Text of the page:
to participate. Overall, 140 mentors participated (a 66 percent response rate).2Case manager. Case managers for each involved youth also completed surveys at the end of the school year and were given $5 for each completed survey. Case managers returned their surveys directly to P/PV, completing surveys for 203 matches (a 96 percent response rate).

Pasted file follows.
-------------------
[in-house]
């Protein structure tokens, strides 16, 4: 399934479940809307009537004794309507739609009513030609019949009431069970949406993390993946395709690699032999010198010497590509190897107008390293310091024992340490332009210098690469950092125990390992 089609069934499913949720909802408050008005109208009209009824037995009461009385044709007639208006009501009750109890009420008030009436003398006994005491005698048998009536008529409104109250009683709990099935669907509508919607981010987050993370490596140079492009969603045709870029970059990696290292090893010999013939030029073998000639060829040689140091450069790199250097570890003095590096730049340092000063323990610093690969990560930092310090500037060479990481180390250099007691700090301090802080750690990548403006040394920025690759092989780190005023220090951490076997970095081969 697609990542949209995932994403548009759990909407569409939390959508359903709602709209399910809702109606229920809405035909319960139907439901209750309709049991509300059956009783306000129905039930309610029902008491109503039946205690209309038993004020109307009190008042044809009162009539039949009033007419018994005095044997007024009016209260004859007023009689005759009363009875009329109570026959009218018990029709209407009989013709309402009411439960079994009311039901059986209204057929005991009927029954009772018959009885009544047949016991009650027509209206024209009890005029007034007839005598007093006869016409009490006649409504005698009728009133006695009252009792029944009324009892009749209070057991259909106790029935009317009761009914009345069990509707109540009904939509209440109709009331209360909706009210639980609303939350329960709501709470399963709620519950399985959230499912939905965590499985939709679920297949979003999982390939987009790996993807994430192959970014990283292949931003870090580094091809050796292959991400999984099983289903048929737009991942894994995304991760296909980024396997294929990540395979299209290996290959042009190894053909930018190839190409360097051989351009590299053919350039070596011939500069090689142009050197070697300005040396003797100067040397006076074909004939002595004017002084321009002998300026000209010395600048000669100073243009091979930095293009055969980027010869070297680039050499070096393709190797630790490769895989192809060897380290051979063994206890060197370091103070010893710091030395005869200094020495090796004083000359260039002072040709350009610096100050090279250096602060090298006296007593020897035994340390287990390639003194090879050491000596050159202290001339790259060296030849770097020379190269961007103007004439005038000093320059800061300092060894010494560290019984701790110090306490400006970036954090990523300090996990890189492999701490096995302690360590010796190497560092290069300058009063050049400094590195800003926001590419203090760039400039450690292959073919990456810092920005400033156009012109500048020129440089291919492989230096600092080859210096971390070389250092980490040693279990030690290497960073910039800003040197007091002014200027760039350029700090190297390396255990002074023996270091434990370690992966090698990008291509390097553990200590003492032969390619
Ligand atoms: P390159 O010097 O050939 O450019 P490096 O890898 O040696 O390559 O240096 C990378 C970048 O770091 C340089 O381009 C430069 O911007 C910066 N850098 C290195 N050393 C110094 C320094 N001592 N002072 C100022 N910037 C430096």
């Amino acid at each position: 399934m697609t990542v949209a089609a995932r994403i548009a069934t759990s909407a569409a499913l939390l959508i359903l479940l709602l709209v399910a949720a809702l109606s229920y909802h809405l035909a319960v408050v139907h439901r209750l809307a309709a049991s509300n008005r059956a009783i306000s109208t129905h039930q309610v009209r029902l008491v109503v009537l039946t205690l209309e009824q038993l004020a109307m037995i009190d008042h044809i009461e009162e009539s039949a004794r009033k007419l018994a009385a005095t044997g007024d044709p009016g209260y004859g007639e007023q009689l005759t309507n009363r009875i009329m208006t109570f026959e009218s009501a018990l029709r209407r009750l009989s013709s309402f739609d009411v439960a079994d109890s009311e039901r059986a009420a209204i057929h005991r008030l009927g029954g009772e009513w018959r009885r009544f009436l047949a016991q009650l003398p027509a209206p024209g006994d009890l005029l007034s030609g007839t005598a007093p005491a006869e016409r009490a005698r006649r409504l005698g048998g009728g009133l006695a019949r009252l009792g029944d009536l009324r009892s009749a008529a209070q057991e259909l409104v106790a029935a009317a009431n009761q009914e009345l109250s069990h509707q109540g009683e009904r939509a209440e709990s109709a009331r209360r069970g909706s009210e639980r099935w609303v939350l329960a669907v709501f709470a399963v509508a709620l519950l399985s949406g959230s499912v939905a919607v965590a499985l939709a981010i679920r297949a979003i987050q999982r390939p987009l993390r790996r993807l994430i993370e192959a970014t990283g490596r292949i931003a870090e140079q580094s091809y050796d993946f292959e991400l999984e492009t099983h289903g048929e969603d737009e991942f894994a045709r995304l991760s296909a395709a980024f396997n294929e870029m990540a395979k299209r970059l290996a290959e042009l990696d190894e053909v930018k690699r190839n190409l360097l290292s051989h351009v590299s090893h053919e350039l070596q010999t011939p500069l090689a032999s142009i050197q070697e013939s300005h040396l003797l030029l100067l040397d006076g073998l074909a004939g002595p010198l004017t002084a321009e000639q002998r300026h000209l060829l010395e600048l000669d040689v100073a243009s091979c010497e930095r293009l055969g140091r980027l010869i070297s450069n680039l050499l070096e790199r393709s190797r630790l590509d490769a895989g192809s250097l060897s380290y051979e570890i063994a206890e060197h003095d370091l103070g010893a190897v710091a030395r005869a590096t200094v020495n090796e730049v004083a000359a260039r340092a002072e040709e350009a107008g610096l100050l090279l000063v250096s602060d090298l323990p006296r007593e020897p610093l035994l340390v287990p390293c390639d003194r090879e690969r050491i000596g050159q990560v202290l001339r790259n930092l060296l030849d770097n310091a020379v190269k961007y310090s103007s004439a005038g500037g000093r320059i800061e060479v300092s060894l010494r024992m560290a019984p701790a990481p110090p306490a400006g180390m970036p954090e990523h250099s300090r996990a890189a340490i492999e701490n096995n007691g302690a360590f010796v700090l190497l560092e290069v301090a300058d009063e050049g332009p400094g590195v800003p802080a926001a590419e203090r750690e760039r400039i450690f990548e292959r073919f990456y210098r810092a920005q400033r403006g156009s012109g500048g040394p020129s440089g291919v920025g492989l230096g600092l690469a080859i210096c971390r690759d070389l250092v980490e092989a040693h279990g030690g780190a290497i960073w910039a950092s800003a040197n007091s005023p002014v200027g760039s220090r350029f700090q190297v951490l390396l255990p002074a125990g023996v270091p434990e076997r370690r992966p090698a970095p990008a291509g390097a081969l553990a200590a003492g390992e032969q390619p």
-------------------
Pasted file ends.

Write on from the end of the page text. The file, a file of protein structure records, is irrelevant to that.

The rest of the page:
Appendices 35Appendix B: Survey Scales and ConstructsPeer Social Network(Adapted from Harter (1985); Four-point scale ranging from ?strongly disagree? to ?strongly agree?; Alphas: .83, .90)| This child finds it hard to make friends (reversed).| This child has a lot of friends.| This child is popular with others his/her age.Social Skills(Five-point scale ranging from ?well below average? to ?well above average?; Alphas: .82, .83)| Youth?s confidence in communicating with others.| Youth?s ability to trust and build relationships with others.| Youth?s ability to express feelings appropriately.Youth?s personal hygiene, appearance(Single item; Five response options ranging from ?well below average? to ?well above average?)Parent Involvement(Four-point scale ranging from ?hardly ever? to ?most of the time?; Alphas: .92, .93)How often have the child?s parents or guardians...| Come to formal events at school?| Supported you in your efforts to work with the child?| Helped the child with homework or school projects?| Taken an interest in the child?s school behavior and success?Youth SurveyPerception of Teacher?s Attitude toward Youth(From RAPS-S (IRRE, 1998); Four-point scale ranging from ?not true at all? to ?very true?; Alphas: .71, .77)| My teacher doesn?t seem to have enough time for me (reversed).| My teacher cares about how I do in school.| My teacher has plenty of time for me.| My teacher likes to be with me.| My teacher likes the other kids in my class better than me (reversed).Teacher SurveyClassroom Emotional Disposition(Four-point scale ranging from ?hardly ever? to ?most of the time?; Cronbach?s Alphas3 for baseline and follow-up: .76, .73 respectively)| In my class, this child appears depressed (reverse coded so that higher scores were considered lower in the final scale).| In my class, this child appears angry (reversed).| In my class, this child appears happy.Classroom Effort(From RAPS-T (IRRE, 1998); Four-point scale ranging from ?hardly ever? to ?most of the time?; Alphas: .91, .88)| This student works hard in my class.| This student does the best s/he can in school.| In my class, this student fights me at every turn (reversed).| This student works only as hard as necessary to get by (reversed).| This student does more than is required of him/her.| This student doesn?t try very hard (reversed).Academic Engagement(Five-point scale ranging from ?well below average? to ?well above average?; Alphas: .77, .79)| Student participates constructively in class.| Student is open and receptive to learning.Positive Classroom Behavior(Five-point scale ranging from ?well below average? to ?well above average?; Alphas: .93, .94)| Student works without disturbing others.| Student respects school personnel.| Student follows school and class rules.| Student respects others? rights and property.